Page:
Rise in human illness impacts environmental sustainability, study finds

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Human illness can negatively impact the environment, according to a study published Monday in the Proceedings of the National Academy of Sciences by Kathyrn Fiorella, a former UC Berkeley doctoral student.

In the study, Fiorella focused on investigating a fishing community around Lake Victoria, Kenya, which suffered from high rates of disease and a dwindling fish stock. According to Fiorella, the site gave her an opportunity to witness the relationship between human and environmental health.

“We followed 303 households for a year. and we revisited them four different times to understand what was going on in the health of the fisherman in the households, how their health was changing through the course of the year and how their fishing practices changed over the course of the year,” Fiorella said.

A self-reported questionnaire was used to measure health-related quality of life. Subjects were then assigned an overall score for their mental and physical health. The questionnaire also included questions about how much time the subjects spent fishing and what methods they used, Fiorella said.

When Fiorella looked exclusively at subjects who had been fishing recently and studied their health and fishing techniques, she found that subjects who were ill were more inclined to use illegal fishing practices that were physically less exerting, rather than using sustainable fishing methods that were more physically demanding.

“I hope (the study) encourages us to think about new pathways about how human health and environment are connected,” Fiorella said.

The study was funded in part by the National Science Foundation’s Dynamics of Coupled Natural and Human Systems program. Richard Yuretich, program director for the division of earth sciences at the National Science Foundation, said proposals were funded on a competitive basis, with 10 to 20 percent of the submitted proposals receiving grants.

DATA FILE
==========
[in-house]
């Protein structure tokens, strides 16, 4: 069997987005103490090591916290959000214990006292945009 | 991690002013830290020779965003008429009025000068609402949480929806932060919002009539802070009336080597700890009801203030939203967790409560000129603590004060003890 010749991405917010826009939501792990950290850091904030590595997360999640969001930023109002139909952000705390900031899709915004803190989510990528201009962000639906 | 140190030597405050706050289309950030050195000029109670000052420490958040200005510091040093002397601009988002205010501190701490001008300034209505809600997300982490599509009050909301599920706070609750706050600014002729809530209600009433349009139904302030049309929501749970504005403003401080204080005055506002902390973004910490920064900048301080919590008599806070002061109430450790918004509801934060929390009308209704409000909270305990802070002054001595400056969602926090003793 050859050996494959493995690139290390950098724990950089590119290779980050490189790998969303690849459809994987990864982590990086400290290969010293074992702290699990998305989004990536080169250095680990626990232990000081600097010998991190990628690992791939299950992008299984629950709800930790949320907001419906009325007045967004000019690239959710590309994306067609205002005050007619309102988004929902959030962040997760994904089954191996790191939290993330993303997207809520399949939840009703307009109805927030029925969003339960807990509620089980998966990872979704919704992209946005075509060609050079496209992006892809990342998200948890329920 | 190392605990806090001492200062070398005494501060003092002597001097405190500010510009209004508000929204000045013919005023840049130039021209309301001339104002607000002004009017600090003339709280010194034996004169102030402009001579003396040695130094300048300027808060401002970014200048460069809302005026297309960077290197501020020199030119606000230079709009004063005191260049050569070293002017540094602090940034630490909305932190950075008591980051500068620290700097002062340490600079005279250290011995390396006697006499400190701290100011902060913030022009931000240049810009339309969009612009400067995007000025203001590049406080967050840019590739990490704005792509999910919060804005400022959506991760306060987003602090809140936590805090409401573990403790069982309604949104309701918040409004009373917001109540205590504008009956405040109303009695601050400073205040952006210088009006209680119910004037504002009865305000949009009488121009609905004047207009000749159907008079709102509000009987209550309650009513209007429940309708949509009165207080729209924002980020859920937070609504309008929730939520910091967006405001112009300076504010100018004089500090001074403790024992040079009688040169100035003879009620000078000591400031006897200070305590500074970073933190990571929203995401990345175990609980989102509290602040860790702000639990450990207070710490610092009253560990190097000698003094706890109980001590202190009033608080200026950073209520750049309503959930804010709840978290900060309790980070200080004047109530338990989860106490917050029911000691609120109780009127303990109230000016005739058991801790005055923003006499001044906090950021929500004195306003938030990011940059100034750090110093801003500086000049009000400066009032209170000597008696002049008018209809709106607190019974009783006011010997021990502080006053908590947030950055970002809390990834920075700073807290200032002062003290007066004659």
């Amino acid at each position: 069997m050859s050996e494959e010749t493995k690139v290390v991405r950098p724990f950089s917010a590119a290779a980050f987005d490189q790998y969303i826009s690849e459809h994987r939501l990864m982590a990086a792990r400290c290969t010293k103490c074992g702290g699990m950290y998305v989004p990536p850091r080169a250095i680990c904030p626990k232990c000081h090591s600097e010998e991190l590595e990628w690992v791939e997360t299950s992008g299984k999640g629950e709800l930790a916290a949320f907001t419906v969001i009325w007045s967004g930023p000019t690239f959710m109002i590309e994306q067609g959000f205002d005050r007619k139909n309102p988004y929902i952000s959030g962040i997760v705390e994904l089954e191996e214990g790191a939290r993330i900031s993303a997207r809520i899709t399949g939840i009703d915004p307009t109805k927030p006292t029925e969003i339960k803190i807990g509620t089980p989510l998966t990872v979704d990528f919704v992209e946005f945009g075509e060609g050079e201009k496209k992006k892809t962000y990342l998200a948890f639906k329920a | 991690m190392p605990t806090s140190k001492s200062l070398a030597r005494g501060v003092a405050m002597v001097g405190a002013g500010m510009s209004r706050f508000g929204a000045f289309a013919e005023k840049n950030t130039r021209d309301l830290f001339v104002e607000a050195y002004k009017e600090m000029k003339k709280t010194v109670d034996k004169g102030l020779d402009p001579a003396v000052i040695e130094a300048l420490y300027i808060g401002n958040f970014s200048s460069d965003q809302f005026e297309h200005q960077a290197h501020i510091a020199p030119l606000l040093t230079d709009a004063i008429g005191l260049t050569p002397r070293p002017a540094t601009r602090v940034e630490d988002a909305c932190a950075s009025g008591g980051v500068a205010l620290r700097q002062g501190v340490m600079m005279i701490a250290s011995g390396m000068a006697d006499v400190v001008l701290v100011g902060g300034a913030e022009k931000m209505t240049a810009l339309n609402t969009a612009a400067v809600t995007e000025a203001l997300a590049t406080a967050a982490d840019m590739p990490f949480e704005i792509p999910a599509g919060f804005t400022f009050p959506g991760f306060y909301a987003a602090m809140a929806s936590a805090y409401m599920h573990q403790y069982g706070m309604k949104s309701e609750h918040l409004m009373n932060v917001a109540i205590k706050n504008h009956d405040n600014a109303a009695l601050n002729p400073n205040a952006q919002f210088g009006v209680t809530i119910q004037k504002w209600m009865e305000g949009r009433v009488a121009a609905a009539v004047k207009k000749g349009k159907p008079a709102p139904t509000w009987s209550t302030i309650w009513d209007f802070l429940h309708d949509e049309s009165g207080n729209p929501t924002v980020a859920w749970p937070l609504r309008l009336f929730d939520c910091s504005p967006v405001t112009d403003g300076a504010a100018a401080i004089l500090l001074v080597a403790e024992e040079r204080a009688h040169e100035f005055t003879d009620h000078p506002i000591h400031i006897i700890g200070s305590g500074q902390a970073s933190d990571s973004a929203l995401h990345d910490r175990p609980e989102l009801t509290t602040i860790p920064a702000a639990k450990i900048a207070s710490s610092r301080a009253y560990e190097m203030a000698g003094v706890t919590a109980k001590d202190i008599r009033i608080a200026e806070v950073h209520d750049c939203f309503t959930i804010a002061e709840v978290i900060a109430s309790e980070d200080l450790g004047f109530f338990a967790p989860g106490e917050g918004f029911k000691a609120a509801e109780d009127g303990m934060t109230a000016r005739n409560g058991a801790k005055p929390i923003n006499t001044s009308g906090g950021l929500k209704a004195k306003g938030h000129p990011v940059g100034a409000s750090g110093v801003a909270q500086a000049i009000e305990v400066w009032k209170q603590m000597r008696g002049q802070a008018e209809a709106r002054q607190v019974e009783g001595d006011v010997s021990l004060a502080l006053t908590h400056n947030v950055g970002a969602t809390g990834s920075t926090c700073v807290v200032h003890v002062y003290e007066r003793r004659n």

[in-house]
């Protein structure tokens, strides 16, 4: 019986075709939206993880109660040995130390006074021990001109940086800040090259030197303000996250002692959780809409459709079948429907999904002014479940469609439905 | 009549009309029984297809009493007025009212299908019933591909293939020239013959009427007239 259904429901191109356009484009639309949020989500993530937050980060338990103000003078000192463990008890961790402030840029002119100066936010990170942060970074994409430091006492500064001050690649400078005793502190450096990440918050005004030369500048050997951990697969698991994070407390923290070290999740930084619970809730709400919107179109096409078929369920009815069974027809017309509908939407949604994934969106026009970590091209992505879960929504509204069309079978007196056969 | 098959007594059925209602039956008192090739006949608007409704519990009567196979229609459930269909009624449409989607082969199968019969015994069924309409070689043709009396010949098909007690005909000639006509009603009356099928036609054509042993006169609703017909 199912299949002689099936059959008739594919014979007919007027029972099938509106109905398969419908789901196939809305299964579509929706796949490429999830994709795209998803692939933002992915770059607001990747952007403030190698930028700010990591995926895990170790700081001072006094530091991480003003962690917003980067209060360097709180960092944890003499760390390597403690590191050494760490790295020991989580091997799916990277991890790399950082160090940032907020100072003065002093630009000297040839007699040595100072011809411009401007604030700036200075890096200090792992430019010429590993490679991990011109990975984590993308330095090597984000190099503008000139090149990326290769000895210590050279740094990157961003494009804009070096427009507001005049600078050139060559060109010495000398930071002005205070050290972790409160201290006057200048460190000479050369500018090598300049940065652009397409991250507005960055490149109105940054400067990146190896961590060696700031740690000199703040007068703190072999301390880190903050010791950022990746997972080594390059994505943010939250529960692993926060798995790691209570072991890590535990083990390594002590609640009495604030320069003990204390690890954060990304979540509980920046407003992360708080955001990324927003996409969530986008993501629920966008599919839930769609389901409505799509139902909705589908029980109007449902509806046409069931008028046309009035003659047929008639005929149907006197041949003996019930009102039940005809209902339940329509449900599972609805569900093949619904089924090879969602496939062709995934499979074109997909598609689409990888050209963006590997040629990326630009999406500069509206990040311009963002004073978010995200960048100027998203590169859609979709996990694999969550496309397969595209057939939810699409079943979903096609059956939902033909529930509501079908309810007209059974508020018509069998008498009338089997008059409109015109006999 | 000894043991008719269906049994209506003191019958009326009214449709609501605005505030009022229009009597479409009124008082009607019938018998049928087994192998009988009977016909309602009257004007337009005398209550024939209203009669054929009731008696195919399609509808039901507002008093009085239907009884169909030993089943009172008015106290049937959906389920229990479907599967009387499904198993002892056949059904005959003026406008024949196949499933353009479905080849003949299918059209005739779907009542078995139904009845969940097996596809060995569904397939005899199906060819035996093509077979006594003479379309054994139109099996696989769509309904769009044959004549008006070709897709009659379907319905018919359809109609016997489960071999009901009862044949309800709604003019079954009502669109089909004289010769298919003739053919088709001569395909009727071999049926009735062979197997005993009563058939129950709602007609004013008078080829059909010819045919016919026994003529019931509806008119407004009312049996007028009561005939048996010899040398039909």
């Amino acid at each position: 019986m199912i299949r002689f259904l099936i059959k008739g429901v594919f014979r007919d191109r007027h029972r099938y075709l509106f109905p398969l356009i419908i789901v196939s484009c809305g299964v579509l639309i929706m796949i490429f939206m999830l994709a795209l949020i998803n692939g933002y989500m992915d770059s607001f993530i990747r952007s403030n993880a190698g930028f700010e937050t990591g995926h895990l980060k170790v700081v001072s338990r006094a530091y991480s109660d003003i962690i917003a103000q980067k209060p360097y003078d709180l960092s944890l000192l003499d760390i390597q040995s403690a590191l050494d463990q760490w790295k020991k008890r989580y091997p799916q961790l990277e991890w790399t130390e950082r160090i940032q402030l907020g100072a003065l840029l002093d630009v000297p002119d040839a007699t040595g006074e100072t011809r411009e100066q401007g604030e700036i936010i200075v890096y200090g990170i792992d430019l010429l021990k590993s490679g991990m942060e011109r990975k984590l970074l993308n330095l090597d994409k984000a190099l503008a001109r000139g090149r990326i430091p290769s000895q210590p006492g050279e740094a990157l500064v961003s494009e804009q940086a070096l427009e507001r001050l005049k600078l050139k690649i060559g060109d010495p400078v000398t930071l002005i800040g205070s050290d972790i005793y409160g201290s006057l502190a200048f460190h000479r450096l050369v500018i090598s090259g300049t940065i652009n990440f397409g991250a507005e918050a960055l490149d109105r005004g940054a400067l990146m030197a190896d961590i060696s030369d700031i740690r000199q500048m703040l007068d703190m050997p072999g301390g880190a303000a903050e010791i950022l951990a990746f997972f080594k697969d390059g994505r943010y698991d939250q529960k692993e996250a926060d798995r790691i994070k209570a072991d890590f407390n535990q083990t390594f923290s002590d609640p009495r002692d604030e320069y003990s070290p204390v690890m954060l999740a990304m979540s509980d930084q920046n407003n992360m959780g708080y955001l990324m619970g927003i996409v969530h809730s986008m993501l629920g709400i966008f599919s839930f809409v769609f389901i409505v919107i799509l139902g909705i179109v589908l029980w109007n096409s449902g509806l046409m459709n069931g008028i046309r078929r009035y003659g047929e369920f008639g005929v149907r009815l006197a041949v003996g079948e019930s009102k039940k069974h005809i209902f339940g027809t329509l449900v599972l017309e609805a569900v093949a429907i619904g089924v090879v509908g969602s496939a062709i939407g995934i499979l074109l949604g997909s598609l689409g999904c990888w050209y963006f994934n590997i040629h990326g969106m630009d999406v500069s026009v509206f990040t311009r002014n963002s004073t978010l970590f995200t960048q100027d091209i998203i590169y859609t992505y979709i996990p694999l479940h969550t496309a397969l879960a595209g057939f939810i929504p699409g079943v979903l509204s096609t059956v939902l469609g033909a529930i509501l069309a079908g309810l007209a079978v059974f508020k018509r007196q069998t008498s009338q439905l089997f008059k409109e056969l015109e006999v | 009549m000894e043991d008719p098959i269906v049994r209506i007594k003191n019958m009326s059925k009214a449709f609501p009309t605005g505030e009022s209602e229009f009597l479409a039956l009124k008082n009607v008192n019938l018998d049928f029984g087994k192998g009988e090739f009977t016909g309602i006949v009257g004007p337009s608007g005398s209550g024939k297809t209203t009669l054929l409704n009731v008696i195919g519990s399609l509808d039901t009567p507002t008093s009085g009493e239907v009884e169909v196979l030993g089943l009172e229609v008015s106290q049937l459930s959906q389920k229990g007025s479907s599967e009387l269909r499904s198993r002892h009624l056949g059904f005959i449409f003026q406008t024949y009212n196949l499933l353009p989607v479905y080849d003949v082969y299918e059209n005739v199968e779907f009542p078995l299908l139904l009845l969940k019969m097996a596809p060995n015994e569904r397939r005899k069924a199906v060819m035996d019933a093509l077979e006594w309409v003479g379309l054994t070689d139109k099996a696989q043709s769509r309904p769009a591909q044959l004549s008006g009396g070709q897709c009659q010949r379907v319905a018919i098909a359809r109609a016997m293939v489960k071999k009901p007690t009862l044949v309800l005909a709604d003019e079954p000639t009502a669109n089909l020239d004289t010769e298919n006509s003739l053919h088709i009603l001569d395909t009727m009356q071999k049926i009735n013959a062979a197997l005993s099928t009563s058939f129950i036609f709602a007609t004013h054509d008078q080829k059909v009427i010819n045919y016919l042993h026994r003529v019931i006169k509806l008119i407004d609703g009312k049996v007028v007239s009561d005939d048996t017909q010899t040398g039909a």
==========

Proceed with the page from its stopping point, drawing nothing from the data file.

The program supports research that analyzes the complicated relationship between people and their environments, according to Yuritech.

“Usually, when we think of the environment and human health, we think about the effect of the environment on human health,” Yuretich said. “We never think that the human population in it of itself can have an effect on the environment and ecosystems around us. … It becomes a compelling case to keep people healthy, and it’s also a form of environmental protection.”

Arthur Reingold, campus professor and division head of epidemiology, confirmed the merit of the study. He also emphasized, however, the importance of further research.

“This research should stimulate people to look into other types of illnesses or communities. That would then lead to change in how we support people when they are ill,” Reingold said. “People will be sufficiently concerned about effects on the environment, and that should be motivation to support people to reduce the effect of illness and injury.”

Contact Ananya Sreekanth at [email protected] and follow her on Twitter at @asreekanth_dc.